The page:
In speaking with NutraIngredients-USA at the Vitafoods trade show that took place recently in Geneva, Switzerland, Gruenwald lauded the open, innovative market that DSHEA has created. Prior to DSHEA, no one knew what they could legally say in the United States about dietary supplement products, and much of the data that some pioneering European herbal product manufacturers had collected on their ingredients, particularly on the part of German firms, was in effect suspended in limbo. After DSHEA, with a firm groundwork established, European firms could forge ahead.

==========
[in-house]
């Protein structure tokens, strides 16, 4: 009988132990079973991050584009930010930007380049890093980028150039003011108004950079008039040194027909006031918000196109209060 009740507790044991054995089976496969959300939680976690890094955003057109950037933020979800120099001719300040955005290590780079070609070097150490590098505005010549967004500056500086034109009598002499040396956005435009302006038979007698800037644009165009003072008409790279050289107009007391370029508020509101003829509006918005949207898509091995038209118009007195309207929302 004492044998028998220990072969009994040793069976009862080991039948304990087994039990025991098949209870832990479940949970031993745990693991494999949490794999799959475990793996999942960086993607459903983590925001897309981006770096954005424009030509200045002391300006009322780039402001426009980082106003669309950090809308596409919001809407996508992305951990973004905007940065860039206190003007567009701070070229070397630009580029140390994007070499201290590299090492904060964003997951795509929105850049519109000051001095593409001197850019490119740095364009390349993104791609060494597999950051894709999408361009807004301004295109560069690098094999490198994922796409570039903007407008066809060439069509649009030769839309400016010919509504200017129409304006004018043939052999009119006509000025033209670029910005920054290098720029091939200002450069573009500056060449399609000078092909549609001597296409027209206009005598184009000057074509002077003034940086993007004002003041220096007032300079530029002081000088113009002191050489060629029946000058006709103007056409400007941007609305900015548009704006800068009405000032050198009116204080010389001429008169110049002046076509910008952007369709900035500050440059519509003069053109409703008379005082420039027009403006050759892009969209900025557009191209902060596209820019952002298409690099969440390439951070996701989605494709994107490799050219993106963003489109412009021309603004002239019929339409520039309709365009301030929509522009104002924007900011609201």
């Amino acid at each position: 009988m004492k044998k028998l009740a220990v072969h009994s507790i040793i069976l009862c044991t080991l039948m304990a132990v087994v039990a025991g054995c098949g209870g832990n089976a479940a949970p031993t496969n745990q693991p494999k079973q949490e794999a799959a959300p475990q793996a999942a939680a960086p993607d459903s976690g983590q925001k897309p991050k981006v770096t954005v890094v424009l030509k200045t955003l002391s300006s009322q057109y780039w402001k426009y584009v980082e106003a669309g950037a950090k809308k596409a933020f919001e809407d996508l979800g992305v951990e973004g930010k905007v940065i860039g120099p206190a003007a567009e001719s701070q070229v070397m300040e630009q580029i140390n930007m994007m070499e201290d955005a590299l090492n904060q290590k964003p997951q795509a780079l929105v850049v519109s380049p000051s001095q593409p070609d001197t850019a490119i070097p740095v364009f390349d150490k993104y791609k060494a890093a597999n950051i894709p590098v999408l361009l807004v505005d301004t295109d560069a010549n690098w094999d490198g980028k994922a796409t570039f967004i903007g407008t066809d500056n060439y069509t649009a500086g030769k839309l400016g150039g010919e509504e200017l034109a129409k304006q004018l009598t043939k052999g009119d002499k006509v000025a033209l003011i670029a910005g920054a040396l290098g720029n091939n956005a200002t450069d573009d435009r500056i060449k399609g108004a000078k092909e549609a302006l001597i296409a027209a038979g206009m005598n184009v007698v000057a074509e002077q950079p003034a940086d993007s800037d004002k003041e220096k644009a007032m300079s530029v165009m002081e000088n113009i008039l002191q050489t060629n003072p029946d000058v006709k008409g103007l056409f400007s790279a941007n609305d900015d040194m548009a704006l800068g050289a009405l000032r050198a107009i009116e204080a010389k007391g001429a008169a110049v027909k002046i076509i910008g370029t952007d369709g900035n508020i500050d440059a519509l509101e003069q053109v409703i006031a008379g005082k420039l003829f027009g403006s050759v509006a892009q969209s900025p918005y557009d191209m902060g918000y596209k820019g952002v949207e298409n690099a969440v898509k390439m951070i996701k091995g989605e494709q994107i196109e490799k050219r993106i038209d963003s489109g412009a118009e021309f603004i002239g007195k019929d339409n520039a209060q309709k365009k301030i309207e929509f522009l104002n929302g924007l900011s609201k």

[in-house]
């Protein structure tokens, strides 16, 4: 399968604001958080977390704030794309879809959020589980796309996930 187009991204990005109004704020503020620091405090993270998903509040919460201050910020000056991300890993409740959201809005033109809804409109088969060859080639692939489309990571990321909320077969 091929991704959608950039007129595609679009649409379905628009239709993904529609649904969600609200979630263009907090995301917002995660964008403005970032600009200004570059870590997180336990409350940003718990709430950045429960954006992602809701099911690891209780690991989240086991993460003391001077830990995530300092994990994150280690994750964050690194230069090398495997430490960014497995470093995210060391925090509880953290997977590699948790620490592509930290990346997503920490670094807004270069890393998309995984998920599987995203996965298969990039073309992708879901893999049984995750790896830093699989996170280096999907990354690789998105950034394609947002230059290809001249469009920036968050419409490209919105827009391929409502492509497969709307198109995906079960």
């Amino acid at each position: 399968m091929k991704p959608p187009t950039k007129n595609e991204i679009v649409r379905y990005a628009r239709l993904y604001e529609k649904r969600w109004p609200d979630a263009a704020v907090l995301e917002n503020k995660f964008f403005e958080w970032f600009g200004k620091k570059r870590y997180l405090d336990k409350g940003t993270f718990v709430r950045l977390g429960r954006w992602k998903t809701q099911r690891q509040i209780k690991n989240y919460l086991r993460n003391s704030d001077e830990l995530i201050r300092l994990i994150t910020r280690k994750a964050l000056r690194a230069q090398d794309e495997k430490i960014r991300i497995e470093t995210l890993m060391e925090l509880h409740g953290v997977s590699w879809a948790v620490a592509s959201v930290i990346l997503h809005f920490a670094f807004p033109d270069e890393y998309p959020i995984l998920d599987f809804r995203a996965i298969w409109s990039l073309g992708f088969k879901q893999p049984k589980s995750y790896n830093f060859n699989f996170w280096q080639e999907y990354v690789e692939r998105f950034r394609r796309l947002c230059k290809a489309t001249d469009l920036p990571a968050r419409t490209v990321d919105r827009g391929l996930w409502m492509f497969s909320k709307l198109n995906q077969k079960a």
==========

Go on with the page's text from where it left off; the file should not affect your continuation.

Gruenwald, a principal in the Berlin-based firm Analyze and Realize, did note a few caveats. For one, European firms were not prepared for the avalanche of investment that came into the North American market after DSHEA was put into place. That investment push created a speed of innovation and a short product cycle milieu that caught the long-established European firms unawares. A corollary to that freewheeling market was a, shall we say, ethically-flexible approach to borrowing science. North American marketers have not been shy in pushing the benefits of their ingredients based on work done by other companies, and this approach has left a few hard feelings on the part of the European firms that laid much of the groundwork for the efficacy of botanical ingredients, Gruenwald said.